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And, speaking of government controversy, let's explore the Germany 'facial recognition' saga more closely.
Facebook rolled out a tagging system that would recognise your friends' faces, and tag them on your behalf. A seemingly normal thing, with a touch of possible artificial intelligence, maybe? It seemed cool to some people, but Germany thought it was anything but.
Germany came out and said that Facebook has violated German privacy laws, for scanning the faces of its citizens who use the site, Germany’s top data protection official, Johannes Caspar, wrote to Facebook to demand that its facial recognition software does not infringe German users’ privacy, and to delete any related data.
Germany could impose fines of up to €300,000 ($430,000), but is looking also to sue Facebook to prevent it from doing it in future.
Another Facebook buster from ZDNet's Violet Blue, who reported the state of Facebook's 'pro-rape' culture, where users set up pages and seemingly joke about rape and sexual assault, and the degradation of women.
According to Blue, it took nearly 200,000 signatures on a petition and a Twitter campaign to get the pages removed. Facebook finally caved in.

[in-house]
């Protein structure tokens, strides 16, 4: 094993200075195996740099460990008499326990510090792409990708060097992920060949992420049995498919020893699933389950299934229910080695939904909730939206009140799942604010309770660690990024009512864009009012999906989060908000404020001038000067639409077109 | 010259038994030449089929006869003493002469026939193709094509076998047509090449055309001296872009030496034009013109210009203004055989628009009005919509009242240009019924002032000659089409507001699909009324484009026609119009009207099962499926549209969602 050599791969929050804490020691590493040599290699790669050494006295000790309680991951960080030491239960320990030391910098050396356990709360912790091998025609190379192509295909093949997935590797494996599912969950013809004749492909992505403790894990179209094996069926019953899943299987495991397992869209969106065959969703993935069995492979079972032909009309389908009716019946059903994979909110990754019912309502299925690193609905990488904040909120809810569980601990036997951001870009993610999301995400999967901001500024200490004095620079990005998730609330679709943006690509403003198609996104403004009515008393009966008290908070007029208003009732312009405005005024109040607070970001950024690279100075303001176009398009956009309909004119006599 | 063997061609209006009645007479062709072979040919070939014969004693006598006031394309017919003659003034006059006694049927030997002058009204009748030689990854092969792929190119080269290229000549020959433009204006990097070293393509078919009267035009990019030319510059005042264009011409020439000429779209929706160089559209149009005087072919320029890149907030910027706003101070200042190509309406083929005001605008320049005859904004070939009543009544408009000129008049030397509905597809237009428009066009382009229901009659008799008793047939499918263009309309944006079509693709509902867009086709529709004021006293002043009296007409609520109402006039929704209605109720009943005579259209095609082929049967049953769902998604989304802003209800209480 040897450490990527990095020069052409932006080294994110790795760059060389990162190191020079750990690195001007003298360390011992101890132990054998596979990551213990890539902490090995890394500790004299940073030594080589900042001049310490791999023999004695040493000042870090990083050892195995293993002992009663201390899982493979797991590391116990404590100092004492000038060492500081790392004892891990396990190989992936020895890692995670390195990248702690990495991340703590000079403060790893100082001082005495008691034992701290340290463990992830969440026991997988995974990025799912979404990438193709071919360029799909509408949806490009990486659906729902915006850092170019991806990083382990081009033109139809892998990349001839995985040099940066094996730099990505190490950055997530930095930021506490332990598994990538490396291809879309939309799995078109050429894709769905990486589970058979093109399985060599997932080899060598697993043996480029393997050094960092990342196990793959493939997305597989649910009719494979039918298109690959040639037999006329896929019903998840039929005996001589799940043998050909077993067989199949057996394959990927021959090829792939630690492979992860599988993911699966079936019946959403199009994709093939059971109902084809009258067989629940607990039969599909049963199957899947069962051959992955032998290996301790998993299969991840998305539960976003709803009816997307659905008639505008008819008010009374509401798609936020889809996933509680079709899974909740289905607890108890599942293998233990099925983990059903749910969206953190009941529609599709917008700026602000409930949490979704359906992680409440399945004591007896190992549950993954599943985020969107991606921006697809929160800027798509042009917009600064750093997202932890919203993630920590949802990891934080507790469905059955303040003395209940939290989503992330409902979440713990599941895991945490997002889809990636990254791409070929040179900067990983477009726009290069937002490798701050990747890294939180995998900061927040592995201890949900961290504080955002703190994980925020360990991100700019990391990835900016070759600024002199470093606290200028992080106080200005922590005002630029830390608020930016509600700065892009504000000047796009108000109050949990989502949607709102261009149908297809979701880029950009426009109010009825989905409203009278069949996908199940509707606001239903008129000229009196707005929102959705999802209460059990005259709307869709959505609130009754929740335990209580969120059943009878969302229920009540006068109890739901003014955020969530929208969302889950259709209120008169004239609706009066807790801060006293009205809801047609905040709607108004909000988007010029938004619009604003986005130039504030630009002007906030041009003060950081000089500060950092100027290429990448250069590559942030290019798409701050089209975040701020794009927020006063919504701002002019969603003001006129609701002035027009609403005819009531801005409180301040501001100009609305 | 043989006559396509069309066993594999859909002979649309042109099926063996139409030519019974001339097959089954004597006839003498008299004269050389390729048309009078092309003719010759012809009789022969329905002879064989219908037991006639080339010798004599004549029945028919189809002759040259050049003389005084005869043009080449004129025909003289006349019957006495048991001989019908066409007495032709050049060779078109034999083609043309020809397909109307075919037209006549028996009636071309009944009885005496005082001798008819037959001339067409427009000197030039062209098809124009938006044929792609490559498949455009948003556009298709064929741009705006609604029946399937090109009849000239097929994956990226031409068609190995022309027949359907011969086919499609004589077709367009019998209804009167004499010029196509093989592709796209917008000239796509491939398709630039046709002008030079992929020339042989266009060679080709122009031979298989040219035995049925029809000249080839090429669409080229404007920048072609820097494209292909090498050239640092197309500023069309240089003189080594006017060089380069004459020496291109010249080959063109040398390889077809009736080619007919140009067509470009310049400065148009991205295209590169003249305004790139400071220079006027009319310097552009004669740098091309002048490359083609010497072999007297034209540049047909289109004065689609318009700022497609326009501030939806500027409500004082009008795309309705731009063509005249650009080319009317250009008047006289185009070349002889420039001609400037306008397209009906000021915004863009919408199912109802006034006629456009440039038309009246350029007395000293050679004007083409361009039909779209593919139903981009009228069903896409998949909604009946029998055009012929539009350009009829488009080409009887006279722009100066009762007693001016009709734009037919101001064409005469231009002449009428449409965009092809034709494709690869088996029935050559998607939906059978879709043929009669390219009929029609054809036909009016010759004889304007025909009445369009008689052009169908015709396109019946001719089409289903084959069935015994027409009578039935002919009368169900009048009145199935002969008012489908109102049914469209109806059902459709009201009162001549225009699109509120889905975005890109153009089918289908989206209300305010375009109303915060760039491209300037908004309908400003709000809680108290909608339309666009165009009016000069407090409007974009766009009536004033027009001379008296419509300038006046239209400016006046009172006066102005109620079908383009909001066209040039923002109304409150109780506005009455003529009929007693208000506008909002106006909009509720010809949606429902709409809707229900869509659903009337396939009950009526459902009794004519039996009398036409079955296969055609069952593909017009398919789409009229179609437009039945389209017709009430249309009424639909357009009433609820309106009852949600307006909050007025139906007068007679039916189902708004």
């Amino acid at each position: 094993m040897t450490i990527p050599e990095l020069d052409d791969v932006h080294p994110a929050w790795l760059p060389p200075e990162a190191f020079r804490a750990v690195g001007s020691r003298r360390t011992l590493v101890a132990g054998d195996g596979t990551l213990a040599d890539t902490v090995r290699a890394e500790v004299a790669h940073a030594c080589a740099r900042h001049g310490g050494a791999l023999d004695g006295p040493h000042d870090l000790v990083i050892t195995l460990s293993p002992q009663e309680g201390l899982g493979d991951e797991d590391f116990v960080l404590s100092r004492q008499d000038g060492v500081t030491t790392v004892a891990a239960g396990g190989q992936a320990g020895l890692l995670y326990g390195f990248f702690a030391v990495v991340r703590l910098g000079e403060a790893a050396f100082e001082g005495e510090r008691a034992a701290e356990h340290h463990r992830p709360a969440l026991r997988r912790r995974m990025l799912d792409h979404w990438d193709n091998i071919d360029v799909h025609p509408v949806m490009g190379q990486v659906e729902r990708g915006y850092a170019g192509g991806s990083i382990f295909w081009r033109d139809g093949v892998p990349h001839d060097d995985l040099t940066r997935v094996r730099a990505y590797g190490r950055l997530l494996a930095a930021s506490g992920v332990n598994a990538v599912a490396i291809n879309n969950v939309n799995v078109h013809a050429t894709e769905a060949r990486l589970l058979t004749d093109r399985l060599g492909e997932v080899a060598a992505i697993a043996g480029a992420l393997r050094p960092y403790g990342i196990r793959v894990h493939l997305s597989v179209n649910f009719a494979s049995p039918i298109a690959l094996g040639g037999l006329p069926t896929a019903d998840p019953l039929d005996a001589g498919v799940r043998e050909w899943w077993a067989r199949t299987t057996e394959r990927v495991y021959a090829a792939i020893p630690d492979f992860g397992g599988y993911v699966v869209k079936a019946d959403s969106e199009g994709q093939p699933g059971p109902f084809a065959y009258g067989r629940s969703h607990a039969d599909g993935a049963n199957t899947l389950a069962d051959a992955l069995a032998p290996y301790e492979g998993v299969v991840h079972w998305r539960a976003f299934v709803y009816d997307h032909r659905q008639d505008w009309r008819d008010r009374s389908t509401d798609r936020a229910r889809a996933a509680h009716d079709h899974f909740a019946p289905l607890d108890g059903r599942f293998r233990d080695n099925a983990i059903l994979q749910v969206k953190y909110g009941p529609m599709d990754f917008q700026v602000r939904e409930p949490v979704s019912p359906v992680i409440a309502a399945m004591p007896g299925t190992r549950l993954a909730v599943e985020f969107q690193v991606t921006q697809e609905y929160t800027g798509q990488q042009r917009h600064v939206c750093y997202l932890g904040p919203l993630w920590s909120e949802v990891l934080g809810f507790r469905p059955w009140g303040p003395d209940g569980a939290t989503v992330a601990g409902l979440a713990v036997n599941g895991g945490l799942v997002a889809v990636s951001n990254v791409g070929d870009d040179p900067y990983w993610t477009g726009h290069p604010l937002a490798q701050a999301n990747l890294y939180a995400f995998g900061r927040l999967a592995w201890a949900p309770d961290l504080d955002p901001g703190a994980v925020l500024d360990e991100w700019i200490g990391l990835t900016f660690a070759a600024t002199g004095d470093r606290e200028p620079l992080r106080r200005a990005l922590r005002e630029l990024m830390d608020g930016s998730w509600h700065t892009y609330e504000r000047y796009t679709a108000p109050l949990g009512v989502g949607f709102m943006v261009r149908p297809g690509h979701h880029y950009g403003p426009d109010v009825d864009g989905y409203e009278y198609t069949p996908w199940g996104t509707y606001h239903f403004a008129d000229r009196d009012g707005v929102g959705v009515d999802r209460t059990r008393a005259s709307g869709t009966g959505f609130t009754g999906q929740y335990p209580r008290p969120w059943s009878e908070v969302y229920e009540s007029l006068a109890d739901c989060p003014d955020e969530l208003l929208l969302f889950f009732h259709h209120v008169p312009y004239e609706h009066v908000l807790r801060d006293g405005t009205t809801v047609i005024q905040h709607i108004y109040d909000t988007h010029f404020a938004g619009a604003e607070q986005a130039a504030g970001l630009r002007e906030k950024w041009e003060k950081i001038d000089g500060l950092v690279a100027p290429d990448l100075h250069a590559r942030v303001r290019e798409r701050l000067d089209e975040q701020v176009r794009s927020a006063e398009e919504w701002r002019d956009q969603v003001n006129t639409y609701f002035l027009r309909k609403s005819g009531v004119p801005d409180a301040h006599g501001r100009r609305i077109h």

But why did it take the social network so long to comply with the requests made? Facebook was not even abiding by its own Terms of Service, which expressly forbids this kind of behaviour on the social network.
Not only did it look as though Facebook was endorsing these vile pages based on the fact they still remained, even after a series of calls to remove them, but it just looked like the social network didn't care.
Facebook's new Timeline profile page replacement throws up a whole series of privacy related issues. Anyone will in the coming weeks and months be able to search all the very way back on a person's page all the things that were said say, on December 27th, 2008, or last month, or three years ago -- or even as far back as the day they joined.
Though many users will not remember half the things they posted on Facebook last year, let alone last week. But this new profile page replacement will allow any one of your friends to go back and search for posted content two or three years ago, or even further back. Who knows what kind of teenage 'angsty' things were said, and the embarrassment it will cause?
Not only were users not informed of these changes, and instead thrown into the fray of it, it once again shows that Facebook will just issue changes as part of its opt-out strategy. Even in this case, users will not be able to opt-out of the new Timeline feature at all.
Likened to a 'stalkers paradise', once this feature rolls into place -- which has already been delayed -- we could be seeing a lot of users leave the site. Will Facebook ever reach its holy-of-all-holy 1 billion-user milestone?